OCTAVE study shows real-world vaccine response in at risk patients

Doctor giving cancer patient a vaccination

OCTAVE study shows, for the first time, real-world vaccine responses and infection outcomes in clinically at risk patients with immunocompromised or immunosuppressed conditions.

The OCTAVE (Observational Cohort Trial-T-cells Antibodies and Vaccine Efficacy in SARS-CoV-2) study is one of the largest studies in the world so far into post-SARS-CoV-2 vaccination in immunocompromised patients. It is funded by the Medical Research Council (MRC).

It was set up in the middle of the COVID-19 pandemic to evaluate, in real time, the immune responses following COVID-19 vaccination in patients who are having a stem cell transplant or with immune-mediated inflammatory diseases such as:

  • cancer
  • inflammatory arthritis
  • diseases of the kidney or liver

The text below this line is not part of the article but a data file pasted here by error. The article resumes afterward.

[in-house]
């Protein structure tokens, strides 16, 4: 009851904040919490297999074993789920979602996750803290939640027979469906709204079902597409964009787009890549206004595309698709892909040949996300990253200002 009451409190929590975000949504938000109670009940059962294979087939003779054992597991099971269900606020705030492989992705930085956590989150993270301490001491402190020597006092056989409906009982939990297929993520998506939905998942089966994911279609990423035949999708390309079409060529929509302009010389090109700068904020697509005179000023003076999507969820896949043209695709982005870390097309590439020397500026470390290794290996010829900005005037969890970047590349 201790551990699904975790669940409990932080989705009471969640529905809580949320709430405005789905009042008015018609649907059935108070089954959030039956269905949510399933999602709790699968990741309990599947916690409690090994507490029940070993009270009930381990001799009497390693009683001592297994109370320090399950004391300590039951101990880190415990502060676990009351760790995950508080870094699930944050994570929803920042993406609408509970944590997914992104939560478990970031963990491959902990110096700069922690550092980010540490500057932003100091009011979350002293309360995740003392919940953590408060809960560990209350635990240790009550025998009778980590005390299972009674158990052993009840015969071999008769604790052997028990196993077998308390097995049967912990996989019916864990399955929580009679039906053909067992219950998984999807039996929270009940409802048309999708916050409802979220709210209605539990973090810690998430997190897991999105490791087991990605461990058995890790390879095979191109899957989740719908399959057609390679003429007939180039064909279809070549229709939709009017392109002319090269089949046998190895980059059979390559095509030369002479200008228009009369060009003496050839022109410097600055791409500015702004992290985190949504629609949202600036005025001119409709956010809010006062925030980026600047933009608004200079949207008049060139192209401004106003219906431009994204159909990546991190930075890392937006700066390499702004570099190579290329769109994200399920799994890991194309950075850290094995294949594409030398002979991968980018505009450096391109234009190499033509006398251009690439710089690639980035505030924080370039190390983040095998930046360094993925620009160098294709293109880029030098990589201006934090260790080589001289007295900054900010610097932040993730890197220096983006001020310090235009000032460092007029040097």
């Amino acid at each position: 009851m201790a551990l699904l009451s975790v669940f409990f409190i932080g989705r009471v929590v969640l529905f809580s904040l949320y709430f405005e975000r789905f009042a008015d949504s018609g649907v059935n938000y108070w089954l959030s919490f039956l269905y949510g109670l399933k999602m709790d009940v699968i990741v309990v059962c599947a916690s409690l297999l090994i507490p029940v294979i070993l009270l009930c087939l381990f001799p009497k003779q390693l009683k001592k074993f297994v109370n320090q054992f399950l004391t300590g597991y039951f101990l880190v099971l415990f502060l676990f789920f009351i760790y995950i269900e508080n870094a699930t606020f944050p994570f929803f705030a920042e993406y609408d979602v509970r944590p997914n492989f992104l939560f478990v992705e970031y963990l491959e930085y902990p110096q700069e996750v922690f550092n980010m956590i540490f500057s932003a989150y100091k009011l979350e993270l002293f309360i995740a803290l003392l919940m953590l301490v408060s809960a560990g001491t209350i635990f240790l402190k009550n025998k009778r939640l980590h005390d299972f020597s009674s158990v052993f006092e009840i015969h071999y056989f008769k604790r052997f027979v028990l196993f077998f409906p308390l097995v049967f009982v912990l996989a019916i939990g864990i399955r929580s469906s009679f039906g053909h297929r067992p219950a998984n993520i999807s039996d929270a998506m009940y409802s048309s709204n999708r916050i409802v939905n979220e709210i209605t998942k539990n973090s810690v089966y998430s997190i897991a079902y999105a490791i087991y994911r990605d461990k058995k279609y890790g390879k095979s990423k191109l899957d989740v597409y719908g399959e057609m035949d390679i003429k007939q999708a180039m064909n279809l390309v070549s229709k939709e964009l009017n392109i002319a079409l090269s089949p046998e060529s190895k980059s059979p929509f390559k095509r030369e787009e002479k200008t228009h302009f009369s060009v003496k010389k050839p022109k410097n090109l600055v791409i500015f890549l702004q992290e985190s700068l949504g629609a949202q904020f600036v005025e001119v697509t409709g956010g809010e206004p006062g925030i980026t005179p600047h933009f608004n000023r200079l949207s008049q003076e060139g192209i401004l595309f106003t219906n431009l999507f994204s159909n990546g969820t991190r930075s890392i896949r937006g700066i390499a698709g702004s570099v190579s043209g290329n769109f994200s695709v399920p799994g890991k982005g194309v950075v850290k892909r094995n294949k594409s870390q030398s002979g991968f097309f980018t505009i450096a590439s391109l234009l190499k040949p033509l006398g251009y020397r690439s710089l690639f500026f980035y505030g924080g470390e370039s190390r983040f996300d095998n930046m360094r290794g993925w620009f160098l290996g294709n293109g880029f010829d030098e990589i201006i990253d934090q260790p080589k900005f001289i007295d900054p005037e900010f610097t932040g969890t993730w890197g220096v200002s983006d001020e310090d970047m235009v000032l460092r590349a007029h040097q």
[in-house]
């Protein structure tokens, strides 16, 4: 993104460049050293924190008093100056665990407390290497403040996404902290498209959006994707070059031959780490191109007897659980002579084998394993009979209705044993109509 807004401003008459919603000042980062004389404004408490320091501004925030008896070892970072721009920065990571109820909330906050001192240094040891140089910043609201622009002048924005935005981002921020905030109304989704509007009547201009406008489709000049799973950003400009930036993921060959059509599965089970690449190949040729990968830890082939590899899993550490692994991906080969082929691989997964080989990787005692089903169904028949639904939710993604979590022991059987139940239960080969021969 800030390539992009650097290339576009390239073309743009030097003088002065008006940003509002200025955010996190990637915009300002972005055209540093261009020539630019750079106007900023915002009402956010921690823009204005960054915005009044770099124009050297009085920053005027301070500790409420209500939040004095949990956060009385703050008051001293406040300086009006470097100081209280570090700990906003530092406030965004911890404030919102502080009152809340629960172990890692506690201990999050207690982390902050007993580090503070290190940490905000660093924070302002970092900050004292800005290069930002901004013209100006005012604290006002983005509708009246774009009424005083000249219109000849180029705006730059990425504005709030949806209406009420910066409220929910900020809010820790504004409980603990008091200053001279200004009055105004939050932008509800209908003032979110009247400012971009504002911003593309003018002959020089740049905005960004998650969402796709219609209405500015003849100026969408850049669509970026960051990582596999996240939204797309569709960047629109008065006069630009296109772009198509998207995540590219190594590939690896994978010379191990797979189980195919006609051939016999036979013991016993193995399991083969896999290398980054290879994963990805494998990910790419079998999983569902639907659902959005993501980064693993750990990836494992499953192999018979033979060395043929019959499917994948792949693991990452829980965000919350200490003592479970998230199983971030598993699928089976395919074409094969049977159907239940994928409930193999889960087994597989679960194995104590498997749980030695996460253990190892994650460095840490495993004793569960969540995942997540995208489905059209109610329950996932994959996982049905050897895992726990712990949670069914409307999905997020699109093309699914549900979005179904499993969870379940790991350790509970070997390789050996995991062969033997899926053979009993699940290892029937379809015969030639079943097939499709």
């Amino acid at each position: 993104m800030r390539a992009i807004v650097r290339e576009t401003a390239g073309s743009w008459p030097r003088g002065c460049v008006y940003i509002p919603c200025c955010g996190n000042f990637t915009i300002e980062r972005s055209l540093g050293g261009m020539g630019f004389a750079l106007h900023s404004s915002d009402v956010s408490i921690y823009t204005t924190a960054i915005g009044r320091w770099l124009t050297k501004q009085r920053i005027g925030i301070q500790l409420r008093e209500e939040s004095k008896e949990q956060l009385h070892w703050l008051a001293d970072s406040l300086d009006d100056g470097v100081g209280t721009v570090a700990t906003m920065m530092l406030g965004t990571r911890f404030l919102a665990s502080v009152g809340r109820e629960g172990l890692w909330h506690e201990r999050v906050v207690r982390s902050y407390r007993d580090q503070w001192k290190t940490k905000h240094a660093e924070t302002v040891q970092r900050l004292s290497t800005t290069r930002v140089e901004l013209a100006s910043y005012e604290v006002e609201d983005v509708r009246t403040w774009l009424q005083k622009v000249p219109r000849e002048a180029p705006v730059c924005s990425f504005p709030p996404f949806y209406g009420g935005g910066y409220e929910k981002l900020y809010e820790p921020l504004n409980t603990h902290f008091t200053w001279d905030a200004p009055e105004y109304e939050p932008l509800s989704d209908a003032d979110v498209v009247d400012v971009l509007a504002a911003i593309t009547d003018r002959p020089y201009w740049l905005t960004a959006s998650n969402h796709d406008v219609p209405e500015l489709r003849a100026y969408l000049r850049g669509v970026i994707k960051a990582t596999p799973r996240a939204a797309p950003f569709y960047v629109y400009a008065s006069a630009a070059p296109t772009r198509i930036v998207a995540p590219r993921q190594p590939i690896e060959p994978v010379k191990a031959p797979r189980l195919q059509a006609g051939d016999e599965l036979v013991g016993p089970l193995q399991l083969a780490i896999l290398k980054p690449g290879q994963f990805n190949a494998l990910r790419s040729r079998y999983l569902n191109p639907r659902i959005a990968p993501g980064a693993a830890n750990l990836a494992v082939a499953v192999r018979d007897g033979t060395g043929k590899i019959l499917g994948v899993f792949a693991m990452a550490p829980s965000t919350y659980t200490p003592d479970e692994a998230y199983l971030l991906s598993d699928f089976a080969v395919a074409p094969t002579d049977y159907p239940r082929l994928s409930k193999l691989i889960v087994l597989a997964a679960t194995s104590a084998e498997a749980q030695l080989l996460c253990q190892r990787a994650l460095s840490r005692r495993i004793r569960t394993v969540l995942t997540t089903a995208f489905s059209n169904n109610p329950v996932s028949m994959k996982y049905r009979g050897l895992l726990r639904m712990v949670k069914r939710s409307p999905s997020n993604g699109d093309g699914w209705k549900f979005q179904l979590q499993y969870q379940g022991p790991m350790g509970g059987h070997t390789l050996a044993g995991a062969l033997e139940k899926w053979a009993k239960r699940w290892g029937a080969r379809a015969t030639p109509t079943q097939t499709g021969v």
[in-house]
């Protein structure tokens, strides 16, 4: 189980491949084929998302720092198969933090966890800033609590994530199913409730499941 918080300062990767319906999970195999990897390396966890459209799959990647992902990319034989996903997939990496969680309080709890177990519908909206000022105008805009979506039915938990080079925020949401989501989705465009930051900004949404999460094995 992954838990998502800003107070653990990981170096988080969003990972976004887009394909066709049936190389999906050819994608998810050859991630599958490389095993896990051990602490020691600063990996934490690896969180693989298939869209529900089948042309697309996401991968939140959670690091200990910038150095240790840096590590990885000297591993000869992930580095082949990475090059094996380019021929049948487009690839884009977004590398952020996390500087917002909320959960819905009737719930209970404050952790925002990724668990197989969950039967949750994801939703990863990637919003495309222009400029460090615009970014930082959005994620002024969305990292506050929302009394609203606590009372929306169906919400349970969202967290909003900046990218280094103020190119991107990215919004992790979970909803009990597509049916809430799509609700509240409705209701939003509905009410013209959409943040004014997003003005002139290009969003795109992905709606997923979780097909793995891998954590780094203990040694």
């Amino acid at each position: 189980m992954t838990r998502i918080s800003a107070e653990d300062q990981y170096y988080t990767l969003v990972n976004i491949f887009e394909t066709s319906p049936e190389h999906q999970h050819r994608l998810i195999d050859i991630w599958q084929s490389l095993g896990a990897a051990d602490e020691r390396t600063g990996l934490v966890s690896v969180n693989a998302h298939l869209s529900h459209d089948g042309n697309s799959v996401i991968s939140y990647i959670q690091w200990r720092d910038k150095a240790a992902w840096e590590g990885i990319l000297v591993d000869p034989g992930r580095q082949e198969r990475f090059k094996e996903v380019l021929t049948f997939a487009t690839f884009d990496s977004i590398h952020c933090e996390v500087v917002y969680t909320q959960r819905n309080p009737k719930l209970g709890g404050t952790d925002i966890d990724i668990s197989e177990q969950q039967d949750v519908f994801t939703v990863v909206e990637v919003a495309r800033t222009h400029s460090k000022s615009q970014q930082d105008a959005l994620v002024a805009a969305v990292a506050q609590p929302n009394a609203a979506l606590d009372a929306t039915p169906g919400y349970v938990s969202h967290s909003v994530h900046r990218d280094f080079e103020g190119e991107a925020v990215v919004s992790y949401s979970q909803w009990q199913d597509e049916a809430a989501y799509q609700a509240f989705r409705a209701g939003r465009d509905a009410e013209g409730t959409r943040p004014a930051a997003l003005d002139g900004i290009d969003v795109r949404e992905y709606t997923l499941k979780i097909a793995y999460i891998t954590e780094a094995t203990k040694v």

The study is a collaboration involving groups in the:

  • University of Glasgow
  • University of Birmingham
  • University of Oxford
  • University of Liverpool
  • Imperial College London
  • Leeds Teaching Hospitals NHS Trust

Preliminary versus peer-reviewed data

Preliminary data from the landmark study in August 2021 showed that a significant proportion of clinically at risk patients with immunocompromised or immunosuppressed conditions, mounted a low, or undetectable, immune response after two doses of the same SARS-CoV-2 vaccine.

Now, in new peer-reviewed data, researchers are able to share the real-world infection outcomes for this clinically at risk group.

Data from the study covers the time period from 2021 to mid-2022, and include patients infected with the alpha, delta and omicron strains of SARS-CoV-2.

The data does not estimate the impact of third and fourth vaccinations, which have since been offered to patients in the groups studied.

Overall infection rate low

The new data shows that while in most at risk patient groups the overall COVID-19 infection rates were low, the risk of severity and death from SARS-CoV-2 was high in a sub-group of conditions, despite vaccination.